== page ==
October 4, 2022


A jury found Argishti Khudaverdyan, a former T-Mobile store owner, guilty of using stolen credentials to unlock “hundreds of thousands of cellphones” between August 2014 and June 2019 (via PCMag). According press release from the Ministry of Justice and an indictment filed earlier this year, Khudaverdyan made about $25 million from the scheme, which also involved bypassing carrier blocks placed on lost or stolen cellphones.

For years, he allegedly used a variety of tactics to obtain T-Mobile employee credentials needed to unlock the phones, including phishing, social engineering, and even asking the carrier’s IT department to reset passwords higher users, giving him access. The DOJ says it accessed more than 50 employee credentials and used them to unlock phones from “Sprint, AT&T and other carriers.”

According to the indictment, Khudaverdyan was able to access T-Mobile’s unlocking tools over the open internet until 2017. After the carrier moved them to its internal network, Khudaverdyan allegedly used stolen credentials to access that network over Wi-Fi -Fi on T-Mobile supply.

The DOJ says Khudaverdyan co-owned a T-Mobile store called Top Tier Solutions Inc for a few months in 2017, though the carrier ended up terminating the store’s contract due to suspicious behavior. (The other co-owner, Alen Gharehbagloo, was also charged with fraud and illegally accessing computer systems and pleaded guilty.) Over the years, the DOJ says Khudaverdyan operated the email unlocking services, brokers and various websites, telling customers they were official T-Mobile unlocks.

Khudaverdyan’s indictment describes some of the purchases he and Gharehbagloo made with the money they got from unlocking the phones. property in California, $32,000; Audemars Piguet Royal Oak watch, and a Land Rover. Gharehbagloo and Khudaverdyan are accused of leasing a Mercedes-Benz S 63 AMG and aFerrari 458, respectively. A Rolex Sky-Dweller was also seized from one of the properties.

Khudaverdyan isn’t the only person who has run afoul of the law on unlocking devices or otherwise circumventing manufacturer-imposed limits. Last year, a man named Muhammad Fahd was sentenced to 12 years in prison for unlocking about 2 million AT&T phones, and a man named Gary Bowser was recently jailed (and fined $10 million) for his role in a company that sold mods for the Nintendo Switch.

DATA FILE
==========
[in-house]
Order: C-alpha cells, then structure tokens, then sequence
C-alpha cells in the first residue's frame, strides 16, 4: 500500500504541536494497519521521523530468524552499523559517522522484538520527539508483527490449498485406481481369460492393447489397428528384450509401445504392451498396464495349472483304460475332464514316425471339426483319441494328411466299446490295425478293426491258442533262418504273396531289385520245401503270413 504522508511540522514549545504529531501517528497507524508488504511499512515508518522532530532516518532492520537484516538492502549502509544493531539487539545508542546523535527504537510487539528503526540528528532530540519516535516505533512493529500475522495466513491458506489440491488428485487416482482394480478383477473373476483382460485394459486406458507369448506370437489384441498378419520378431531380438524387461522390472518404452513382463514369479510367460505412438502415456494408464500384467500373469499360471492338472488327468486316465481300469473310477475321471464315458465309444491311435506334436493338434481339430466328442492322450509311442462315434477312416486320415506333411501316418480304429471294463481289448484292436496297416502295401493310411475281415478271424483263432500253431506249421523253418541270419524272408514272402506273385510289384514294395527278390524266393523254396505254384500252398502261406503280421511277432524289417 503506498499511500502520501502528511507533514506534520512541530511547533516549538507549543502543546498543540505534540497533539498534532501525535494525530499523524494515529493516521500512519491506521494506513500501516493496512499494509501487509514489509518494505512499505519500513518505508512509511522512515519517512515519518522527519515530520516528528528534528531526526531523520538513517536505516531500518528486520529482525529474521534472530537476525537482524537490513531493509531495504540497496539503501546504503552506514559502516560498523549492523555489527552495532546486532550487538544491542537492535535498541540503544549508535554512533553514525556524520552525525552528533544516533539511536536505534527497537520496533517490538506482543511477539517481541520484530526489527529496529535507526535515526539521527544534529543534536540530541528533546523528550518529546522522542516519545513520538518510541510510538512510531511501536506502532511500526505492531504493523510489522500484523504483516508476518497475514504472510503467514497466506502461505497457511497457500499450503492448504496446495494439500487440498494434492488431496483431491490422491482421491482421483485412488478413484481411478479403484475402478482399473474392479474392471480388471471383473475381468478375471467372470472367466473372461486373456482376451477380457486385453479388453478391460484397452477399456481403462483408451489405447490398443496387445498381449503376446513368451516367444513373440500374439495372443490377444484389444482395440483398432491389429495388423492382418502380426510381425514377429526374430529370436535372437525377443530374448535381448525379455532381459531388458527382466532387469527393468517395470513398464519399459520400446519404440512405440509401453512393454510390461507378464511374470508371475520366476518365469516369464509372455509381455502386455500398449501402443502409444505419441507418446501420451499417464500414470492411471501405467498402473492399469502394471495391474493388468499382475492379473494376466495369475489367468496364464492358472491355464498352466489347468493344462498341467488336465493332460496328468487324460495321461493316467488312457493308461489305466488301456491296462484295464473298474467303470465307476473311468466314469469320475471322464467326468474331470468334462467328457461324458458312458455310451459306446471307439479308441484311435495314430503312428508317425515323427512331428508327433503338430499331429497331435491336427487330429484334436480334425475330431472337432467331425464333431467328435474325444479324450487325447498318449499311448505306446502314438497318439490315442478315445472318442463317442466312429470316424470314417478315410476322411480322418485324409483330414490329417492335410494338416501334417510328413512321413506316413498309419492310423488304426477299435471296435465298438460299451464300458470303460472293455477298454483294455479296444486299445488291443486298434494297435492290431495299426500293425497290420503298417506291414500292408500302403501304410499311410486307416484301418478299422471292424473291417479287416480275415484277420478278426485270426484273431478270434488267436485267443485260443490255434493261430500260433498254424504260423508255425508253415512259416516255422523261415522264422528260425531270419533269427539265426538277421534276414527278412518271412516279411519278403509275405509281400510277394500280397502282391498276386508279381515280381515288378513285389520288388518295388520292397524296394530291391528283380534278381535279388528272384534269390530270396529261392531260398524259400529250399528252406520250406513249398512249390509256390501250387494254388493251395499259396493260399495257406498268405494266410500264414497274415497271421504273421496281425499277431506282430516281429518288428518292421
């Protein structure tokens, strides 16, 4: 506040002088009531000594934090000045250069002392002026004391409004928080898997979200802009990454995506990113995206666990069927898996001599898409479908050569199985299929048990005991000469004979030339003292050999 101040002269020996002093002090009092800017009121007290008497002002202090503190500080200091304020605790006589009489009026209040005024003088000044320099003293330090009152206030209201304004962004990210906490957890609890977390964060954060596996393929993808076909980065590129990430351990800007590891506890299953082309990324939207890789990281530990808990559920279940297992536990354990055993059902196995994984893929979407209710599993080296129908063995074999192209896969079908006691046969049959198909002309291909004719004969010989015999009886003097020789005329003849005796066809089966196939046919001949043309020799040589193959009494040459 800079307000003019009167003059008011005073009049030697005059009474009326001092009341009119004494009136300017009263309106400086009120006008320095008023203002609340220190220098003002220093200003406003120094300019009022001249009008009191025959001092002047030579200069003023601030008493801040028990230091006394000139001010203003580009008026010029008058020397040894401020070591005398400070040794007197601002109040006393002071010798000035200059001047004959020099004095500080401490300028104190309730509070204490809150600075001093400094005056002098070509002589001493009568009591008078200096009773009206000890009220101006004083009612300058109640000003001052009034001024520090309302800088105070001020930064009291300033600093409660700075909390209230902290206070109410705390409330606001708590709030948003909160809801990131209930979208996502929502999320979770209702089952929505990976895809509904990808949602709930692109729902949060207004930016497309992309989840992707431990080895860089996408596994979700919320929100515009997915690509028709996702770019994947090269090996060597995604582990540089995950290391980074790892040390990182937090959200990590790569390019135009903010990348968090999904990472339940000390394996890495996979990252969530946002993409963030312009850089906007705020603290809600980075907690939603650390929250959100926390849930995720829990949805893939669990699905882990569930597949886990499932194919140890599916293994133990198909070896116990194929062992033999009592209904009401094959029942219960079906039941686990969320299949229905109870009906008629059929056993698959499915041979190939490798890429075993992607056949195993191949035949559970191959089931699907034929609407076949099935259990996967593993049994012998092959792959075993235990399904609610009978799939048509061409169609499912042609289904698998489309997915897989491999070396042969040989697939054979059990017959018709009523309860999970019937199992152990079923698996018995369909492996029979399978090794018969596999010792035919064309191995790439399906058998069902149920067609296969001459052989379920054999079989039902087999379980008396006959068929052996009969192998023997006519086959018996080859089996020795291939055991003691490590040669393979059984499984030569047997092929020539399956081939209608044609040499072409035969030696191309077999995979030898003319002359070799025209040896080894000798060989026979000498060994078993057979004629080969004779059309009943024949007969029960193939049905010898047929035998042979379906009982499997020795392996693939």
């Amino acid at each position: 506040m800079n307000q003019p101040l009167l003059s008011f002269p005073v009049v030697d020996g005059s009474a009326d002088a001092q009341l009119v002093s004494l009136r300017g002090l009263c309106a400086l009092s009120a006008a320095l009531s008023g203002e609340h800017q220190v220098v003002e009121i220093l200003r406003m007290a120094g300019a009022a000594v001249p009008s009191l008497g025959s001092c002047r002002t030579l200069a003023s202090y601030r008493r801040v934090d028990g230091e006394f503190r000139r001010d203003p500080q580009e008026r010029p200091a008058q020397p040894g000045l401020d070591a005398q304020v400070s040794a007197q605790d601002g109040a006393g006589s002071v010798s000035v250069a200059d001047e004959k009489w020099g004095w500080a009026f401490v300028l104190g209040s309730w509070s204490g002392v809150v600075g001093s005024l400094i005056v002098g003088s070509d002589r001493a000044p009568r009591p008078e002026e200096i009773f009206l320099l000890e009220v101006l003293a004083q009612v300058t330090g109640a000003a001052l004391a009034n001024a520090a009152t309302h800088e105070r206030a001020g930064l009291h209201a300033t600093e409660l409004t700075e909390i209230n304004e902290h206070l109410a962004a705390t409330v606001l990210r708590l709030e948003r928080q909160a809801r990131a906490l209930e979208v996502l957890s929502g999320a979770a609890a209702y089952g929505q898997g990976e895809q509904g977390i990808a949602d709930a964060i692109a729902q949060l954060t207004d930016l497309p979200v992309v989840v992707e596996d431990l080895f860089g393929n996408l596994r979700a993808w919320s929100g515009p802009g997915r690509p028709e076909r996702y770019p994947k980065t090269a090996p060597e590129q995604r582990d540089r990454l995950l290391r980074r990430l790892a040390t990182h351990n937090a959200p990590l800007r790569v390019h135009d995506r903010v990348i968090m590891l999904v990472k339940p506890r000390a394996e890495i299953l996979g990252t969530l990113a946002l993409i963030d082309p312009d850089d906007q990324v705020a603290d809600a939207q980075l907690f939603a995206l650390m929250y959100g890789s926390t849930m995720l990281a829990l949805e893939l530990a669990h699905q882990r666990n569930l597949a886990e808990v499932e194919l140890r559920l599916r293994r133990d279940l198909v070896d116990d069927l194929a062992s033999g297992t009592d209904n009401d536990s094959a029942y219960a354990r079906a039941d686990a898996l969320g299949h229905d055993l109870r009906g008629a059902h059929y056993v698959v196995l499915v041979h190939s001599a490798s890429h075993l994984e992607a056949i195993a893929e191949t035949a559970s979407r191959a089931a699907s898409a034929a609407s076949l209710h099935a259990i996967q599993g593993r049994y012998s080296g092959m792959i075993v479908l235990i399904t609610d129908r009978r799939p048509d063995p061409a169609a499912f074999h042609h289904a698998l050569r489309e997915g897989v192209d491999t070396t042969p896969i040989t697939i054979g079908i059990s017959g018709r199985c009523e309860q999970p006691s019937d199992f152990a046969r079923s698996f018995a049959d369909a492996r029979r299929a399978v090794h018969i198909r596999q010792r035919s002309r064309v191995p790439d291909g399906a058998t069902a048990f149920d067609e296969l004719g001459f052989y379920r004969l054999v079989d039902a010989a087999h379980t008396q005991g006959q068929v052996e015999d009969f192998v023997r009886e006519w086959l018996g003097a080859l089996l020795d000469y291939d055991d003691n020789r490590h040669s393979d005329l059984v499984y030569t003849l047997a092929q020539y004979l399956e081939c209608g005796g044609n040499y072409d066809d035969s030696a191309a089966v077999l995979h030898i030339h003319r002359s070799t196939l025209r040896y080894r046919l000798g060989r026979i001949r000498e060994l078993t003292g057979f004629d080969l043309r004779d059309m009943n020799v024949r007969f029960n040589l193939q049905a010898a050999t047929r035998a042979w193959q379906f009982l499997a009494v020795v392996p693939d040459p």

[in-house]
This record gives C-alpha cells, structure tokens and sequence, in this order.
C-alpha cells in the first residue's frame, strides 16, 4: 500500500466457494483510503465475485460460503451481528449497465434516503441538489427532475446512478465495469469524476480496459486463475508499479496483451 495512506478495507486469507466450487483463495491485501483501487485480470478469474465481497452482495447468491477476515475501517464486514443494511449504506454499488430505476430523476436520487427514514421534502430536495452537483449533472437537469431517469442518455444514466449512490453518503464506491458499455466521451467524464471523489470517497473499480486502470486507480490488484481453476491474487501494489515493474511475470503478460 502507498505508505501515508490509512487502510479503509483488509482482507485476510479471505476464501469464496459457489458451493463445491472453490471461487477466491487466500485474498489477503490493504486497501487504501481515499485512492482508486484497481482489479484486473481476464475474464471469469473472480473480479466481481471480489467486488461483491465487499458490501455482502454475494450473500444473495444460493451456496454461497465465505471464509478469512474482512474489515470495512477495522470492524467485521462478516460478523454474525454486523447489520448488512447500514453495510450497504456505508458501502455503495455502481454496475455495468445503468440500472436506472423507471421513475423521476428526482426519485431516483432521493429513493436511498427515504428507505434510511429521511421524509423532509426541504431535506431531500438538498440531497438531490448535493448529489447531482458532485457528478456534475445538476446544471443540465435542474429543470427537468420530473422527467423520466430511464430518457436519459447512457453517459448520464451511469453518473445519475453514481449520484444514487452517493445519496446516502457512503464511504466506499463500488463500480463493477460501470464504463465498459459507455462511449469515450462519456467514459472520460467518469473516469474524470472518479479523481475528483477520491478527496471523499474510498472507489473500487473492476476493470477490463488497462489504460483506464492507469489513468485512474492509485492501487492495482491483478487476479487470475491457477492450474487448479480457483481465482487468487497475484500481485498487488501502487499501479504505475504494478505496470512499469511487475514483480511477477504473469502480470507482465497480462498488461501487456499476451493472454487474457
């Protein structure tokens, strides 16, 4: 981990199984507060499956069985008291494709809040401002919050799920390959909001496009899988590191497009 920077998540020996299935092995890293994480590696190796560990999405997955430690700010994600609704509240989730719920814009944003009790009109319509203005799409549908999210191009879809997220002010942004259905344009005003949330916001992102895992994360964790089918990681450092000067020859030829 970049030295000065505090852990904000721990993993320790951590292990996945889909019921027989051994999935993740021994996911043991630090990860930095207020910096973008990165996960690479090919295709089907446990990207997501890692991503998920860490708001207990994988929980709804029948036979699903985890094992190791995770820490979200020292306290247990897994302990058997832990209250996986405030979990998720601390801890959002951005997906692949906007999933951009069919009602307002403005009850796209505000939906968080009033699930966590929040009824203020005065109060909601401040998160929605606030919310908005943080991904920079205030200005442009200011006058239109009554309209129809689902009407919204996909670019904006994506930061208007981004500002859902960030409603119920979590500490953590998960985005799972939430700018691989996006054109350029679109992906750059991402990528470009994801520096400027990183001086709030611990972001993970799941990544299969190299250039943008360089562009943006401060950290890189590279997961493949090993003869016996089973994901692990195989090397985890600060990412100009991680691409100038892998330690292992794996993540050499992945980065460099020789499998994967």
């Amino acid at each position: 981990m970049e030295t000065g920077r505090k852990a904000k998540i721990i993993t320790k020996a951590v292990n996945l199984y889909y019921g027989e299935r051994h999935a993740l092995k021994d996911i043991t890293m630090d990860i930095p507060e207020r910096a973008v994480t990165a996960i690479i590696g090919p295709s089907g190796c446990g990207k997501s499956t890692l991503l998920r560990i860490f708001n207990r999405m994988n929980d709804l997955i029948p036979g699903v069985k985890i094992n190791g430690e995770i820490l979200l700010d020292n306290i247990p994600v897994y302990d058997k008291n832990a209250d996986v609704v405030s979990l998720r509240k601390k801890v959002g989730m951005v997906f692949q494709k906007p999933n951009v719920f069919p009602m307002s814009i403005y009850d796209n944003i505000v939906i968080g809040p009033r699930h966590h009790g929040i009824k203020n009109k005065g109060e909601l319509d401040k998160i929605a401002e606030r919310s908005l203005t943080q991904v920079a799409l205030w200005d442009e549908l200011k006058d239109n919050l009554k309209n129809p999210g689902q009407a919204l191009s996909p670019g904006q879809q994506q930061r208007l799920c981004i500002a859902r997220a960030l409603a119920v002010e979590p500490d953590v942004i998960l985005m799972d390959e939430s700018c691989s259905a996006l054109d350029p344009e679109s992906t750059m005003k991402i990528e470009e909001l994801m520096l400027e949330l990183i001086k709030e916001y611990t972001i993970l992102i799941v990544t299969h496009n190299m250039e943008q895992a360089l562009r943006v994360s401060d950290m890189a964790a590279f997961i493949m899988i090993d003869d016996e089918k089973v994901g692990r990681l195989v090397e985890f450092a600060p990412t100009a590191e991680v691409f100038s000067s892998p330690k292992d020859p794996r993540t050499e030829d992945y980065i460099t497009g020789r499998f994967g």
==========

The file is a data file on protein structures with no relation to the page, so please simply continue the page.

In a way, these types of crimes are sympathetic—it’s hard to feel bad for companies that lose revenue they would have gained by limiting what customers can do with their devices. I’m not going to cry because the Justice Department says Khudaverdyan’s unlocks “enabled T-Mobile customers to stop using T-Mobile services and thereby deprive T-Mobile of revenue derived from customer service contracts and equipment installment plans’.

Of course, the fact that such unlocks are illegal means that it’s difficult to perform an unlock program without getting your hands dirty. Tricking T-Mobile employees out of their credentials isn’t great, and neither is potentially unlocking phones for thieves who want to sell them on the black market. But it would be difficult for people like Khudaverdyan or Fahd to create profitable and shady businesses doing this if carriers made it too easy for customers to do it themselves.

Khudaverdyan faces a minimum of two years in prison for aggravated identity theft and up to 165 years for the wire fraud, money laundering and unauthorized computer access charges. A sentencing hearing is scheduled for October 17.



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